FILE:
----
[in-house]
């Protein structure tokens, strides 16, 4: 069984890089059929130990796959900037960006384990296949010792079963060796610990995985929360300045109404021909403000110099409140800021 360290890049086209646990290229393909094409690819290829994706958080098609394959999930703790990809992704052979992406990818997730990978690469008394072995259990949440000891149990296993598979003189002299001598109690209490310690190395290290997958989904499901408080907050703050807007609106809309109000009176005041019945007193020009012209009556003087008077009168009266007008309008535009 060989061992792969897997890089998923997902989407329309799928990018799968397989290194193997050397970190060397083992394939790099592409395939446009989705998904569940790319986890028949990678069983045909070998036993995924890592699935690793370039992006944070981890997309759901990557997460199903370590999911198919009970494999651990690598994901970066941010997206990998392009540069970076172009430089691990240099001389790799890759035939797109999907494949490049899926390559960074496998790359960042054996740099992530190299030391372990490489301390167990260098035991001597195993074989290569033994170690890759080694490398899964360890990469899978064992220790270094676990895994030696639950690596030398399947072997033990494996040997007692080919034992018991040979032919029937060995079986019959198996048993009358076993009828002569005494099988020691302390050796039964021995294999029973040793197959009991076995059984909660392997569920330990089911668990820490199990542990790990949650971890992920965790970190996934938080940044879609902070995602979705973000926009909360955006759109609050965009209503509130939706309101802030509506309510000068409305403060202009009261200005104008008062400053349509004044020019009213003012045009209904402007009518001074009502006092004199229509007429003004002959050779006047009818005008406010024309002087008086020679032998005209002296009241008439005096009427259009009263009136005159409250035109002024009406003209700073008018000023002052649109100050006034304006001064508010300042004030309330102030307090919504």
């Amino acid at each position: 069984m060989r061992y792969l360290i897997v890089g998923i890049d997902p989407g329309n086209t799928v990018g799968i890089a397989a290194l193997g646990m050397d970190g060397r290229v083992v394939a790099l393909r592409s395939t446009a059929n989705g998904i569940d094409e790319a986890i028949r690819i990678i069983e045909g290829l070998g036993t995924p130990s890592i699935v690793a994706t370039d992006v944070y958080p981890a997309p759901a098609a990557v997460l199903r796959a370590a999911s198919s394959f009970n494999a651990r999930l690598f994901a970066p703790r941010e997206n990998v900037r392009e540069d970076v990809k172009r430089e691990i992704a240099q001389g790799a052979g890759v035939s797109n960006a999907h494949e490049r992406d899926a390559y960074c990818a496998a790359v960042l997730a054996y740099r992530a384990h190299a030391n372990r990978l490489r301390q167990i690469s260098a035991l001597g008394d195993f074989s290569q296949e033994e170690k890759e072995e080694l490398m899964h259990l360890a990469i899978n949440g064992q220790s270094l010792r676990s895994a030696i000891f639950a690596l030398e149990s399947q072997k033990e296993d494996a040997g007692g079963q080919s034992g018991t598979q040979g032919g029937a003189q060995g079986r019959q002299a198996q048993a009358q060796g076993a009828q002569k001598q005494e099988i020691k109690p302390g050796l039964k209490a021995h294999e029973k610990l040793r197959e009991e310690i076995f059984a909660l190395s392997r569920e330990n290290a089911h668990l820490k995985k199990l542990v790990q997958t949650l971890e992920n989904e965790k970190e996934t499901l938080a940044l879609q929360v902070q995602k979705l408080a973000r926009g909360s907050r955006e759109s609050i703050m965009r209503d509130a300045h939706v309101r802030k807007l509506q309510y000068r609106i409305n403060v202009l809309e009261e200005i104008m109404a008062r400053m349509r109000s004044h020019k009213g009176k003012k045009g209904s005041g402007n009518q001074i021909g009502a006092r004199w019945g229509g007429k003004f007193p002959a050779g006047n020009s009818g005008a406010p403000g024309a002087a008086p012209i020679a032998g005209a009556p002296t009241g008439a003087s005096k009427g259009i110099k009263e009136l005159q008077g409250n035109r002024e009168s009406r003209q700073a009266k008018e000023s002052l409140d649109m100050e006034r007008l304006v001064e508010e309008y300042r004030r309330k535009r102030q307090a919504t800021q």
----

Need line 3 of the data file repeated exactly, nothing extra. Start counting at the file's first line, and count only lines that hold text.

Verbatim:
């Amino acid at each position: 069984m060989r061992y792969l360290i897997v890089g998923i890049d997902p989407g329309n086209t799928v990018g799968i890089a397989a290194l193997g646990m050397d970190g060397r290229v083992v394939a790099l393909r592409s395939t446009a059929n989705g998904i569940d094409e790319a986890i028949r690819i990678i069983e045909g290829l070998g036993t995924p130990s890592i699935v690793a994706t370039d992006v944070y958080p981890a997309p759901a098609a990557v997460l199903r796959a370590a999911s198919s394959f009970n494999a651990r999930l690598f994901a970066p703790r941010e997206n990998v900037r392009e540069d970076v990809k172009r430089e691990i992704a240099q001389g790799a052979g890759v035939s797109n960006a999907h494949e490049r992406d899926a390559y960074c990818a496998a790359v960042l997730a054996y740099r992530a384990h190299a030391n372990r990978l490489r301390q167990i690469s260098a035991l001597g008394d195993f074989s290569q296949e033994e170690k890759e072995e080694l490398m899964h259990l360890a990469i899978n949440g064992q220790s270094l010792r676990s895994a030696i000891f639950a690596l030398e149990s399947q072997k033990e296993d494996a040997g007692g079963q080919s034992g018991t598979q040979g032919g029937a003189q060995g079986r019959q002299a198996q048993a009358q060796g076993a009828q002569k001598q005494e099988i020691k109690p302390g050796l039964k209490a021995h294999e029973k610990l040793r197959e009991e310690i076995f059984a909660l190395s392997r569920e330990n290290a089911h668990l820490k995985k199990l542990v790990q997958t949650l971890e992920n989904e965790k970190e996934t499901l938080a940044l879609q929360v902070q995602k979705l408080a973000r926009g909360s907050r955006e759109s609050i703050m965009r209503d509130a300045h939706v309101r802030k807007l509506q309510y000068r609106i409305n403060v202009l809309e009261e200005i104008m109404a008062r400053m349509r109000s004044h020019k009213g009176k003012k045009g209904s005041g402007n009518q001074i021909g009502a006092r004199w019945g229509g007429k003004f007193p002959a050779g006047n020009s009818g005008a406010p403000g024309a002087a008086p012209i020679a032998g005209a009556p002296t009241g008439a003087s005096k009427g259009i110099k009263e009136l005159q008077g409250n035109r002024e009168s009406r003209q700073a009266k008018e000023s002052l409140d649109m100050e006034r007008l304006v001064e508010e309008y300042r004030r309330k535009r102030q307090a919504t800021q």